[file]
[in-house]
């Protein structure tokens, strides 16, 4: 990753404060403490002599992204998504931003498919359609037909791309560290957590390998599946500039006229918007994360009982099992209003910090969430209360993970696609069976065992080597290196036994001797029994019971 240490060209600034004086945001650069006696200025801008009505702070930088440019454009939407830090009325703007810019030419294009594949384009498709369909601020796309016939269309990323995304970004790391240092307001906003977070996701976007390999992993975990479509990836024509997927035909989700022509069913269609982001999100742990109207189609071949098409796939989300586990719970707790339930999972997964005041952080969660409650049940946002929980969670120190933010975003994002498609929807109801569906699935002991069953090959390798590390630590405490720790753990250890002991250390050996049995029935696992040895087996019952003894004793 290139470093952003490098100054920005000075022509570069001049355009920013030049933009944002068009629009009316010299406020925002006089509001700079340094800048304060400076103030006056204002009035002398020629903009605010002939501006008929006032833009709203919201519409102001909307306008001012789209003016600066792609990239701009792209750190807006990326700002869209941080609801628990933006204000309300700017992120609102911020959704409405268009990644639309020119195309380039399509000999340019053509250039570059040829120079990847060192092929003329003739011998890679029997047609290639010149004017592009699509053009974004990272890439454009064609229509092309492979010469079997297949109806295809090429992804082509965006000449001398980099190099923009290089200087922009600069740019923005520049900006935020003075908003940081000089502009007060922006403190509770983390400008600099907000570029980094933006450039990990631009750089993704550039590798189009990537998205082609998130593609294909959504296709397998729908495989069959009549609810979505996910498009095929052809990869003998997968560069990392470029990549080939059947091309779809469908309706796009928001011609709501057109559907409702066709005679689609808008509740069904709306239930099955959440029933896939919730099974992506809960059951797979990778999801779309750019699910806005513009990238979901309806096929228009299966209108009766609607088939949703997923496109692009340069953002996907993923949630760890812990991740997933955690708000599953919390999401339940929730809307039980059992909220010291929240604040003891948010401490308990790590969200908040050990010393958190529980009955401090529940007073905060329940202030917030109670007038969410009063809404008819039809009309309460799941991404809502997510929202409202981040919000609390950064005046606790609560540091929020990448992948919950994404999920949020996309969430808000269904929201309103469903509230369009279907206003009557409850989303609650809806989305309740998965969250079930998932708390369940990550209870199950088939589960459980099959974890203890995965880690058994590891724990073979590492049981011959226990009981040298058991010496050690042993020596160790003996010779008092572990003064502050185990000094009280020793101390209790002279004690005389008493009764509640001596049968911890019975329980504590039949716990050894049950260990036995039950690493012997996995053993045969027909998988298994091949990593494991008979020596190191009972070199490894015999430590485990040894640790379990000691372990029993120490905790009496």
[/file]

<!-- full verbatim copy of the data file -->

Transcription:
[in-house]
């Protein structure tokens, strides 16, 4: 990753404060403490002599992204998504931003498919359609037909791309560290957590390998599946500039006229918007994360009982099992209003910090969430209360993970696609069976065992080597290196036994001797029994019971 240490060209600034004086945001650069006696200025801008009505702070930088440019454009939407830090009325703007810019030419294009594949384009498709369909601020796309016939269309990323995304970004790391240092307001906003977070996701976007390999992993975990479509990836024509997927035909989700022509069913269609982001999100742990109207189609071949098409796939989300586990719970707790339930999972997964005041952080969660409650049940946002929980969670120190933010975003994002498609929807109801569906699935002991069953090959390798590390630590405490720790753990250890002991250390050996049995029935696992040895087996019952003894004793 290139470093952003490098100054920005000075022509570069001049355009920013030049933009944002068009629009009316010299406020925002006089509001700079340094800048304060400076103030006056204002009035002398020629903009605010002939501006008929006032833009709203919201519409102001909307306008001012789209003016600066792609990239701009792209750190807006990326700002869209941080609801628990933006204000309300700017992120609102911020959704409405268009990644639309020119195309380039399509000999340019053509250039570059040829120079990847060192092929003329003739011998890679029997047609290639010149004017592009699509053009974004990272890439454009064609229509092309492979010469079997297949109806295809090429992804082509965006000449001398980099190099923009290089200087922009600069740019923005520049900006935020003075908003940081000089502009007060922006403190509770983390400008600099907000570029980094933006450039990990631009750089993704550039590798189009990537998205082609998130593609294909959504296709397998729908495989069959009549609810979505996910498009095929052809990869003998997968560069990392470029990549080939059947091309779809469908309706796009928001011609709501057109559907409702066709005679689609808008509740069904709306239930099955959440029933896939919730099974992506809960059951797979990778999801779309750019699910806005513009990238979901309806096929228009299966209108009766609607088939949703997923496109692009340069953002996907993923949630760890812990991740997933955690708000599953919390999401339940929730809307039980059992909220010291929240604040003891948010401490308990790590969200908040050990010393958190529980009955401090529940007073905060329940202030917030109670007038969410009063809404008819039809009309309460799941991404809502997510929202409202981040919000609390950064005046606790609560540091929020990448992948919950994404999920949020996309969430808000269904929201309103469903509230369009279907206003009557409850989303609650809806989305309740998965969250079930998932708390369940990550209870199950088939589960459980099959974890203890995965880690058994590891724990073979590492049981011959226990009981040298058991010496050690042993020596160790003996010779008092572990003064502050185990000094009280020793101390209790002279004690005389008493009764509640001596049968911890019975329980504590039949716990050894049950260990036995039950690493012997996995053993045969027909998988298994091949990593494991008979020596190191009972070199490894015999430590485990040894640790379990000691372990029993120490905790009496």